When do you sell your dogs? - Posted by rm

Posted by E.Eka on August 10, 2004 at 09:34:01:

a property manager just manages the property. You had mentioned in your post that you were tired of the headaches associated with landlording. The day to day stuff would be handled by the property mgr, which will allow you to use your more valuable time to do other things. The property mgr doesn’t have an equal stake in your property, however, a good management company relies on satisfied customers. It’s your mortgage, so you worry about it, that’s right. But when a plumber comes over, he only cares about the plumbing, not the carpentry, or the roof or the structure of the house, yet he/she still can provide a valuable service to you.

When do you sell your dogs? - Posted by rm

Posted by rm on August 10, 2004 at 08:18:34:

I’ve got what I thought was a keeper.

SFH and a duplex next door to each other.

Bought for a good price, sunk about 27k into the two of them, then refi’d.

Getting 761.56/mo., positive cash flow, after PITI.

HOWEVER, the pittly little bs is driving me nuts.

These are the only properties I have as straight rentals (the others are L/O).

I would have liked to have held out for about 5 years, as I believe the area’s appreciation should be quite good.

I’m just wondering what you buy-and-holders use as criteria as to whether you just dump a property that’s not working out as well as your others.

Do you have a “breaking in” period when the kinks get worked out, or does a “bad” property usually stay bad?

Re: When do you sell your dogs? - Posted by Chuck Rosenberg

Posted by Chuck Rosenberg on September 05, 2005 at 13:01:30:

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there is definitely a breaking-in period - Posted by Anne_ND

Posted by Anne_ND on August 10, 2004 at 08:52:25:


You don’t say how long you’ve had these properties, but I’ll assume they just got rented. When we rehab and rent a property it takes about 6 weeks to work out the kinks with the new tenants and the new property.

Your lease can play a big role in whether the bs goes on indefinitely or not. And the condition of the houses. We over-improve our units, but the idea is that it’s better to get everything taken care of NOW and when the tenants move in, it’s their problem if the new plumbing backs up- since it’s new clearly it’s their fault. We always get a certificate of occupancy so the tenant knows we have brought the property up to local code, which gives them the idea that we’re making an effort to be good landlords.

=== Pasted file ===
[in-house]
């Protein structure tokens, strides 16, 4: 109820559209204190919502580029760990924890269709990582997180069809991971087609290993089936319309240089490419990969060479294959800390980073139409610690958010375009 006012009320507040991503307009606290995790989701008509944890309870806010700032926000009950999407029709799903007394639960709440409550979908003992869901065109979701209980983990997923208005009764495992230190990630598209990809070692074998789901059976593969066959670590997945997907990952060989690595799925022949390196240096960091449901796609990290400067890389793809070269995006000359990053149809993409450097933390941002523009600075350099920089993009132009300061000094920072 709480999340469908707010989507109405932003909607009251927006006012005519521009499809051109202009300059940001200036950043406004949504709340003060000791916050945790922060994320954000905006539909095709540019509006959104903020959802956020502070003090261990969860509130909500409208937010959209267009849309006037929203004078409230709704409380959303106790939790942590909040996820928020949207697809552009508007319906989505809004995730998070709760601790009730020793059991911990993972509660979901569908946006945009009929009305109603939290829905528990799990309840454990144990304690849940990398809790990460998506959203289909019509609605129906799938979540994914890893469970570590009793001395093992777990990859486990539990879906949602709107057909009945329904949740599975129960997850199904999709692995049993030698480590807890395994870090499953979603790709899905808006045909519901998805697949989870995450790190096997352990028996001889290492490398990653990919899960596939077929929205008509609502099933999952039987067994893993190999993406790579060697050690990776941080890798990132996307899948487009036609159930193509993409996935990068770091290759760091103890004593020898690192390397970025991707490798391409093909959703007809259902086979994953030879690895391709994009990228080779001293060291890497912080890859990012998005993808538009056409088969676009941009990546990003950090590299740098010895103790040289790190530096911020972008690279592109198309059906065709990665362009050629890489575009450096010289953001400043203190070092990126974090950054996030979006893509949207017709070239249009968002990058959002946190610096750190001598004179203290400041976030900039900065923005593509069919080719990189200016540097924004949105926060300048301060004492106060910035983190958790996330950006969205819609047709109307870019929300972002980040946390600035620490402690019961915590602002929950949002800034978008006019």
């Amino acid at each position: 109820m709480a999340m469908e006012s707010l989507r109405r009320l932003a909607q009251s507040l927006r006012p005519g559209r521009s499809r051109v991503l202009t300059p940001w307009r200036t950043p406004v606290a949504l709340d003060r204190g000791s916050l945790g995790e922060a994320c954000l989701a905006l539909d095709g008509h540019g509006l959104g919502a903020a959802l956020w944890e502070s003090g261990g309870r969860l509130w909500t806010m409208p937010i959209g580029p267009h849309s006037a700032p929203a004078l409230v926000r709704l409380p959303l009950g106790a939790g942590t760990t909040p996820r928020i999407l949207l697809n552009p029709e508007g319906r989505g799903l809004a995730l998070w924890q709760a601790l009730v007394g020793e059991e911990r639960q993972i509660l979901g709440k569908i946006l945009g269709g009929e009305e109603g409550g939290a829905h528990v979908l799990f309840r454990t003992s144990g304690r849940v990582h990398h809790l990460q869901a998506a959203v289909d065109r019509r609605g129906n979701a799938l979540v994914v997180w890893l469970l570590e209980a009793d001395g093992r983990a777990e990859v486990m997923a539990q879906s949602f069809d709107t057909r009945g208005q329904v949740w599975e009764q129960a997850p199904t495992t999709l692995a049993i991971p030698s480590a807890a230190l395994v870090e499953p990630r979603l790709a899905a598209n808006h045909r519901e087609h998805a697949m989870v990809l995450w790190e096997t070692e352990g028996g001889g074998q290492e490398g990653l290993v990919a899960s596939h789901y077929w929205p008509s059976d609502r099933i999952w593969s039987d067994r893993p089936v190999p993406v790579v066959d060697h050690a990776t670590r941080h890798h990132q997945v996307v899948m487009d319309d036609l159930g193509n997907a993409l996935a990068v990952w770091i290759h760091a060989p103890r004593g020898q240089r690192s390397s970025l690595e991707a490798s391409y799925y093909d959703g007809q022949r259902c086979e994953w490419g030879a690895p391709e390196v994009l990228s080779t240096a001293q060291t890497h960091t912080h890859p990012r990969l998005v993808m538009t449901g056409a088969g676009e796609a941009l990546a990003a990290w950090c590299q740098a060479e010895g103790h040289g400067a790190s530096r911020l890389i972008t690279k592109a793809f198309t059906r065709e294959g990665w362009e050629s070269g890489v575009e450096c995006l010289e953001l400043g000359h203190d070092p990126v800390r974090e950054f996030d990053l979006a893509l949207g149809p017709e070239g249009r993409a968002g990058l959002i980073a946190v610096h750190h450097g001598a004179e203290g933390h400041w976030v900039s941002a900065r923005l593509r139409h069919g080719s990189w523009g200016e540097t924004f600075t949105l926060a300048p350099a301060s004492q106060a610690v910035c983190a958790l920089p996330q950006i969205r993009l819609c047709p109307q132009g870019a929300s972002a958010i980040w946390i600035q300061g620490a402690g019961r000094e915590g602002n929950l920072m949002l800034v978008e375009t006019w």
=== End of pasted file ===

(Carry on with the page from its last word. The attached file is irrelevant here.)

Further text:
The other thing is that no matter how many items have been fixed, until someone lives in a house there are things you won’t know need fixing. Again a strong lease and good will from the tenant can go a long way toward making these little irritations go away.


Maybe… - Posted by E.Eka

Posted by E.Eka on August 10, 2004 at 08:38:50:

you could consider hiring a property manager. It’s sometimes worth the extra 5%-10% of gross rent to not deal with the headaches.

Re: there is definitely a breaking-in period - Posted by rm

Posted by rm on August 10, 2004 at 09:07:34:

I’m just like you when it comes to making the properties better than the market. My belief is that better properties bring better occupants.

And, while I’m using a modified Lou Brown lease, I think it still needs some tightening in some areas, with regards to straight rentals.

Thanks for the insights.

Re: Maybe… - Posted by rebeccax

Posted by rebeccax on August 10, 2004 at 11:51:56:

Carlton Sheets touts “hiring property managers” as one of his secrets of success. Saw this on an early morning infomercial just this morning. I think (not because of Carlton) that this option is worth looking into.

Re: Maybe… - Posted by rm

Posted by rm on August 10, 2004 at 09:10:54:

Problem that I see with using a property mgr for SFH’s and duplexes is that it’s just a JOB for them… they don’t have much of a stake in the process if they’re just getting a small portion of the gross.

If there’s a vacancy for a month, they lose one fee, on one property. They don’t carry the mortgage, they don’t have to be concerned as to whether the insurance is in jeopardy, etc.

That said, I may start looking.

buying binoculars - Posted by buying binoculars

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